March 29, 2002

Radio Effort Will Urge Hispanics To Enter Tech Fields

When Juan Castillo looks around his computer and engineering classes at California State University, Fresno, he sees students of Anglo, Southeast Asian and Middle Eastern descent. But not many Hispanics.

It’s a real problem, says Raymond G. Mellado, chief executive officer of the Hispanic Engineer National Achievement Awards Conference. Hispanics represent 12.5% of the population nationally, he says, but only 6.7% of the enrollment in engineering schools across the nation.

“We have a tremendous crisis on our hands,” he says. Fresno State’s college of engineering, Radio Bilingue and the Instituto Tecnológico de Tijuana are joining forces in an effort to attract more Hispanics to technology-related careers.

Representatives of all three organizations, along with Mellado, Castillo and fellow Fresno State student Gustavo Razo, participated in a live news conference Saturday at Radio Bilingue’s East Belmont Avenue offices announcing the joint effort. The news conference was broadcast over Radio Bilin-gue’s network, which reaches listeners in the Salinas, San Joaquin and Imperial valleys.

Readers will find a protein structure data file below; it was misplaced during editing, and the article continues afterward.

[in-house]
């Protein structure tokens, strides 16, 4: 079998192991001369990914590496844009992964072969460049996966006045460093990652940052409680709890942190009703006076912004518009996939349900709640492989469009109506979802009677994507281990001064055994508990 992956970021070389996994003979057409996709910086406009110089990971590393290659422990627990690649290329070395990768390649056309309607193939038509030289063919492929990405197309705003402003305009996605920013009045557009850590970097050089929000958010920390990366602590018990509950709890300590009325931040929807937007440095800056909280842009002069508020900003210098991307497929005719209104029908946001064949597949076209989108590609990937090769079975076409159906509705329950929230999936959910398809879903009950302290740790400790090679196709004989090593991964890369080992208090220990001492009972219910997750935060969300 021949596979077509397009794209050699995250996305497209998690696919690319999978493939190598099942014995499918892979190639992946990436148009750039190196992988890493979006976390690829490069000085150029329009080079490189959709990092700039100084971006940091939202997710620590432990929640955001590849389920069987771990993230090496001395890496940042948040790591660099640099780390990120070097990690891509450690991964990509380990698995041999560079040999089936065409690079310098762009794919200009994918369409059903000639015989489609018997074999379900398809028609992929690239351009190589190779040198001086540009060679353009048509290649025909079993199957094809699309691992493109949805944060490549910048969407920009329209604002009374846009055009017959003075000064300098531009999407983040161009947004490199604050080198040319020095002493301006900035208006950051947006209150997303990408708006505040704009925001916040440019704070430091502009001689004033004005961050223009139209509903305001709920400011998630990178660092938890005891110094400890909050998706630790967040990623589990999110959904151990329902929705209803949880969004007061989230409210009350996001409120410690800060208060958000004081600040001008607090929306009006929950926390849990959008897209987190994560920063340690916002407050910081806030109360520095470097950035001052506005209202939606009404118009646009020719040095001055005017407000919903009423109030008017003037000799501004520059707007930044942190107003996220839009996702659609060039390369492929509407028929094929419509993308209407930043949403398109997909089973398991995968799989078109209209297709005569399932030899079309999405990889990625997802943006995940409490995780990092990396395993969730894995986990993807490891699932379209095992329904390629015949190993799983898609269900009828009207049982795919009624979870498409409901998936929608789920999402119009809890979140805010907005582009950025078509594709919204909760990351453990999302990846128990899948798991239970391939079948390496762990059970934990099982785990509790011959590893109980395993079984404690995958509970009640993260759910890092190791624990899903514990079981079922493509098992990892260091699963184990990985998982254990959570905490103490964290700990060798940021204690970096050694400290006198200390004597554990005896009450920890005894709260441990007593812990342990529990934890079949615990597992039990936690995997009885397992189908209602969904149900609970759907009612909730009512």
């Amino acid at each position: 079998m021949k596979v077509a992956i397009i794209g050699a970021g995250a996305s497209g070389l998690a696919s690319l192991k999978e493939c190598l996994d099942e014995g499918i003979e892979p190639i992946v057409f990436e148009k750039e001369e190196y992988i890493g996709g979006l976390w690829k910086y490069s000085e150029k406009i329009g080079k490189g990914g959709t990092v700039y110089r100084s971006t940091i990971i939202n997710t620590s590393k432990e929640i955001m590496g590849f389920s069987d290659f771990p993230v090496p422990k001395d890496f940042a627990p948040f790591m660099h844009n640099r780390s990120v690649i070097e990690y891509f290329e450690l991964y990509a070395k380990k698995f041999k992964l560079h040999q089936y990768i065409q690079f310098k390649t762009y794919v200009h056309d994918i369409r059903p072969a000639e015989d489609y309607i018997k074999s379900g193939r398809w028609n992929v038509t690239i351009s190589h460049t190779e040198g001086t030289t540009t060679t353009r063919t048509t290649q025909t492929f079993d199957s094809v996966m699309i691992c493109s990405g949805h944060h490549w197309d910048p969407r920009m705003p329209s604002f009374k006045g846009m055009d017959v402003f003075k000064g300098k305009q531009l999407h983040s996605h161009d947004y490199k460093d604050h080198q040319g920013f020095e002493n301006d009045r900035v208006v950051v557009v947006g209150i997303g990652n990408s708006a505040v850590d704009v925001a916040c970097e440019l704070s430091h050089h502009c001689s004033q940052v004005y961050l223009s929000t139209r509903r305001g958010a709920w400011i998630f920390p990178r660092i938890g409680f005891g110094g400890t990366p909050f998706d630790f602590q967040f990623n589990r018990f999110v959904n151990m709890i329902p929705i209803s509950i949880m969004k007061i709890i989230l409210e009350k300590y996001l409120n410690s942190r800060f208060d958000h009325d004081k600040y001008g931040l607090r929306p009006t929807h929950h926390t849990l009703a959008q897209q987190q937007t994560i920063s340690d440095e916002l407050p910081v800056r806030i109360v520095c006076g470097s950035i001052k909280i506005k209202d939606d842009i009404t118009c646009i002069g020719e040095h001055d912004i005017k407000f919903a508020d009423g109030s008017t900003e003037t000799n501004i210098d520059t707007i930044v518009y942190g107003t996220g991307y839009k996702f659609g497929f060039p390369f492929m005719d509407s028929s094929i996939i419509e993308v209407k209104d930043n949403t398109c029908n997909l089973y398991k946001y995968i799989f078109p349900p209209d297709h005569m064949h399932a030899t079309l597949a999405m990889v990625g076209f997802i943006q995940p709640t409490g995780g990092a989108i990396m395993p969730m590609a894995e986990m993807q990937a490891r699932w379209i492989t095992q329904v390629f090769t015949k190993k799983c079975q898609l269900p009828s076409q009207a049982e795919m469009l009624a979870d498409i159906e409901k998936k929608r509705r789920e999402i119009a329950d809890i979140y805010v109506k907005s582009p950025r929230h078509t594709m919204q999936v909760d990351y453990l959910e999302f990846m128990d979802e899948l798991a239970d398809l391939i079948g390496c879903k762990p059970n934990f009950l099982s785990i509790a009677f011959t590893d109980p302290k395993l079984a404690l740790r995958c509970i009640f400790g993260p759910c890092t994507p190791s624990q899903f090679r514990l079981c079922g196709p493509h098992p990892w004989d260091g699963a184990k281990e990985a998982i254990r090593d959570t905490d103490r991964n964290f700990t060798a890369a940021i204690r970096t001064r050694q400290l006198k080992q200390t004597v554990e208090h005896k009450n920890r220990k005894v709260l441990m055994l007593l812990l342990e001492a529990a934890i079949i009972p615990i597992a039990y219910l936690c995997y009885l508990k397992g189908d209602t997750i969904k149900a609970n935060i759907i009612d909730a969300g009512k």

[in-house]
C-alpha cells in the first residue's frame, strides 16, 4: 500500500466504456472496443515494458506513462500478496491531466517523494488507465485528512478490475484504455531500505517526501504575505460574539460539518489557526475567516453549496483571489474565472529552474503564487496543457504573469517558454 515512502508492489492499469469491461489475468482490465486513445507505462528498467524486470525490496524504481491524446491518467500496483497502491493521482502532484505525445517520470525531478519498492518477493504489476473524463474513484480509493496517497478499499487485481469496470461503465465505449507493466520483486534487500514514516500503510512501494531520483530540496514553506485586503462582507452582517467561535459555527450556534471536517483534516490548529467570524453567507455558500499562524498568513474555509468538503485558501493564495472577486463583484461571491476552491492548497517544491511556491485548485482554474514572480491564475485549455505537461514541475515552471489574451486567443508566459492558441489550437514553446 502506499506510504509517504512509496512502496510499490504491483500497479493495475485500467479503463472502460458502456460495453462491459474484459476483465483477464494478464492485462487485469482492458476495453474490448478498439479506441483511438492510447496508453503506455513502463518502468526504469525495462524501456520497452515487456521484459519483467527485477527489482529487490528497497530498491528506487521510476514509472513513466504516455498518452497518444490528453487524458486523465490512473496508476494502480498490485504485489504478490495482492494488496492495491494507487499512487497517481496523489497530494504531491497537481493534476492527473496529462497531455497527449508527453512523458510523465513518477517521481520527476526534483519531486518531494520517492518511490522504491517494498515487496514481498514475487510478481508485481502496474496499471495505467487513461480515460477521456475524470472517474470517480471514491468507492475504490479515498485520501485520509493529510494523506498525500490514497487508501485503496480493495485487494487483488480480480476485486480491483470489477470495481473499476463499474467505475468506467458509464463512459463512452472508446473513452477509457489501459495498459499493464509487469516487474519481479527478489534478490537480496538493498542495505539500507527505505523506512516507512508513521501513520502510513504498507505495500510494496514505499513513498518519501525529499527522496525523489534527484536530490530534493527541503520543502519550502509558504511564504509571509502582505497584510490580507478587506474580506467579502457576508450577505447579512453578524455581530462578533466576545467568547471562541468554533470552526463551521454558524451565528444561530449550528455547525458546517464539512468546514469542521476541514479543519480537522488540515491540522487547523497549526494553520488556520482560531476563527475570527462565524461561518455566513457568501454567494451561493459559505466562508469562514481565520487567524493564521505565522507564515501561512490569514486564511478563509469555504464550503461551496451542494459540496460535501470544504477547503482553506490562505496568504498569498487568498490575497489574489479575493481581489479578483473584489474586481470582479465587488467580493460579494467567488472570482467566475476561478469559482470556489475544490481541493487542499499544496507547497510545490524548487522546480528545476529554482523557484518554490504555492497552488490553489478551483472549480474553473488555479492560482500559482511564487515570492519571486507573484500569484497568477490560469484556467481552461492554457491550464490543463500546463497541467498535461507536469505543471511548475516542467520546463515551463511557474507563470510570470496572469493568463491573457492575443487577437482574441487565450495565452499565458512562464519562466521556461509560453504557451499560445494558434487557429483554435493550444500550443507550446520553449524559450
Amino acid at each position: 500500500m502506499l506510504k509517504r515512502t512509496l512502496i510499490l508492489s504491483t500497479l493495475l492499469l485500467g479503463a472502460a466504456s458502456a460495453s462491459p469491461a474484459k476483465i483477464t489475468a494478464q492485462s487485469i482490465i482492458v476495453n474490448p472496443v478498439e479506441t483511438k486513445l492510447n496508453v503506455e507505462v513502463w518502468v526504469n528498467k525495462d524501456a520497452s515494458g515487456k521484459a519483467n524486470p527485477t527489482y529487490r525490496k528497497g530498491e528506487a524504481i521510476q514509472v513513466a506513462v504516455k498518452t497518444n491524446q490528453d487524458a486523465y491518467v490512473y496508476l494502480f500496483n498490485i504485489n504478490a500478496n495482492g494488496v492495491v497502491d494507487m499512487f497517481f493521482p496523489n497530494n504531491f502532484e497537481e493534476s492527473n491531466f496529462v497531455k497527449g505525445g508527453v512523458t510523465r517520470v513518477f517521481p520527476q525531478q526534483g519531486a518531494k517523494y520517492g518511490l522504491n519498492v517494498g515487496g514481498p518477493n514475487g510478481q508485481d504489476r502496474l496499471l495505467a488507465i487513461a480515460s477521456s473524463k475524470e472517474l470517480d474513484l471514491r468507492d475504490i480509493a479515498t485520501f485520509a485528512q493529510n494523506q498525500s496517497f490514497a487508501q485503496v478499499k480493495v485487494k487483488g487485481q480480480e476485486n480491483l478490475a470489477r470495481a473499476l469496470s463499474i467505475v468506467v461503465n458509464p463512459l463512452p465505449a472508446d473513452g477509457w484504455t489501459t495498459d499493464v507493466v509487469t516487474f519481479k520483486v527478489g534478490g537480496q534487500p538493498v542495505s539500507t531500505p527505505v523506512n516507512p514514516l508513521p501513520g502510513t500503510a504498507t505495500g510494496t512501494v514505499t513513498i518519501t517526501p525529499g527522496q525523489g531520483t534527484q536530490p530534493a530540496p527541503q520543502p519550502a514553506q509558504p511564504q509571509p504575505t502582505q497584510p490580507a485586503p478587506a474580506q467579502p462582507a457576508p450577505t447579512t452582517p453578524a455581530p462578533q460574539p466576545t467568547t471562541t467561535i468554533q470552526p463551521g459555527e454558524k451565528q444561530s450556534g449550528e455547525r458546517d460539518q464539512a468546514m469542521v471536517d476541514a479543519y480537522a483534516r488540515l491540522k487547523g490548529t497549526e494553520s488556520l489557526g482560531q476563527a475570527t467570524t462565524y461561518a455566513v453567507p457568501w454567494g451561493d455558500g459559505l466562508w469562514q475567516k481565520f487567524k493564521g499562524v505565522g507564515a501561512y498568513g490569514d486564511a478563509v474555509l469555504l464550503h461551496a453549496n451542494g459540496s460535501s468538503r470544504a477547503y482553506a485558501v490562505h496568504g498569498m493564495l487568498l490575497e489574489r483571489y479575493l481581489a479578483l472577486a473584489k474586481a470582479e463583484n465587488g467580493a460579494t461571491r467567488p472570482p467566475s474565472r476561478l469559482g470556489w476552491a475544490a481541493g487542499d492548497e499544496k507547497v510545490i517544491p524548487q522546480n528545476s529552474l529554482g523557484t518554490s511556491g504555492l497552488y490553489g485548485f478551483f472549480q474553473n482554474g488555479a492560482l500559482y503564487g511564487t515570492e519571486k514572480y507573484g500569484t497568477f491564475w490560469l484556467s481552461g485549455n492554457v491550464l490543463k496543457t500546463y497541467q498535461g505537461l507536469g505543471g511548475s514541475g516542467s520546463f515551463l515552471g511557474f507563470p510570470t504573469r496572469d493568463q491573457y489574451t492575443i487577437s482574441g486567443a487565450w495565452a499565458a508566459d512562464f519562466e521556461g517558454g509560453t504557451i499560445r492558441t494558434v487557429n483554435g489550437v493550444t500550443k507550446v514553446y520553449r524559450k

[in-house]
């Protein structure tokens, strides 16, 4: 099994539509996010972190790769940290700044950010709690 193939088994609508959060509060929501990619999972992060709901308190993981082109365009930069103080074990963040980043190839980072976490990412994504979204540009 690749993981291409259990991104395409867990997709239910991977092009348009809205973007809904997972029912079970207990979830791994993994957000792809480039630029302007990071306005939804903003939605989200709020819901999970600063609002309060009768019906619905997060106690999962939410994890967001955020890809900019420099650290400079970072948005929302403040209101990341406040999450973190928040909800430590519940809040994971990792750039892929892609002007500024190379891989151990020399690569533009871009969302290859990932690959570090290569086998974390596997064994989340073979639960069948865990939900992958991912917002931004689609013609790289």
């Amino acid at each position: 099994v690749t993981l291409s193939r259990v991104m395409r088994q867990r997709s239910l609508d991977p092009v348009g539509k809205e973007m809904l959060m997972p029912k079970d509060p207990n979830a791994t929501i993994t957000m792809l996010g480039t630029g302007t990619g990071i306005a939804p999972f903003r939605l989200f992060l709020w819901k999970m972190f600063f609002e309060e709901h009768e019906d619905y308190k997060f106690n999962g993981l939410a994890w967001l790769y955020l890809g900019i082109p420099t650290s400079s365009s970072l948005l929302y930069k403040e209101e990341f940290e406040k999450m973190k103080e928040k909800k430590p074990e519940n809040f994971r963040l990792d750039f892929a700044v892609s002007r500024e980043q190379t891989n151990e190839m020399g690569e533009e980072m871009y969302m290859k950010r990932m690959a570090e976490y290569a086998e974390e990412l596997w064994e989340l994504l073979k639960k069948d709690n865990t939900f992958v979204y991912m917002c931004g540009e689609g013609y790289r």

Radio Bilingue will produce a series of public service announcements, talk shows and dramas to encourage Hispanics to choose technology-based careers. The hourlong programs aim to “change the culture” of Hispanic families, says Hugo Morales, executive director of Radio Bilingue. As such, the programs will be geared to Hispanics in high school and middle school and to their parents. Oscar Pulido Torres, president of Instituto Tecnológico de Tijuana, says there must be a “demysti-fication” of math and science: The two areas aren’t just for geniuses.

The programs produced by Radio Bilingue will not only be broadcast on its network, but also will be picked up by at least 35 stations nationwide, Morales says, as well as XHITT, the Instituto Tecno-lógico de Tijuana’s radio station, which broadcasts to the Tijuana and San Diego areas.

Mellado says Hispanics must look into technology careers not only because that is where a majority of the nation’s job growth will occur, but also because many other jobs will require computer and technology knowledge. Also, he says, Hispanic students must start taking four years of mathematics in high school, as well as four years of science. Mellado says if more Hispanics do not major in technology-related fields, the United States will lose its edge as the world’s technology leader. In the meantime, Castillo is nearing a degree in computer engineering — and jobs will be there.

Says Jesus Larralde-Muro, a Fresno State professor of civil engineering who participated in Saturday’s news conference: “The job market is very, very good, and it’s going to improve.”

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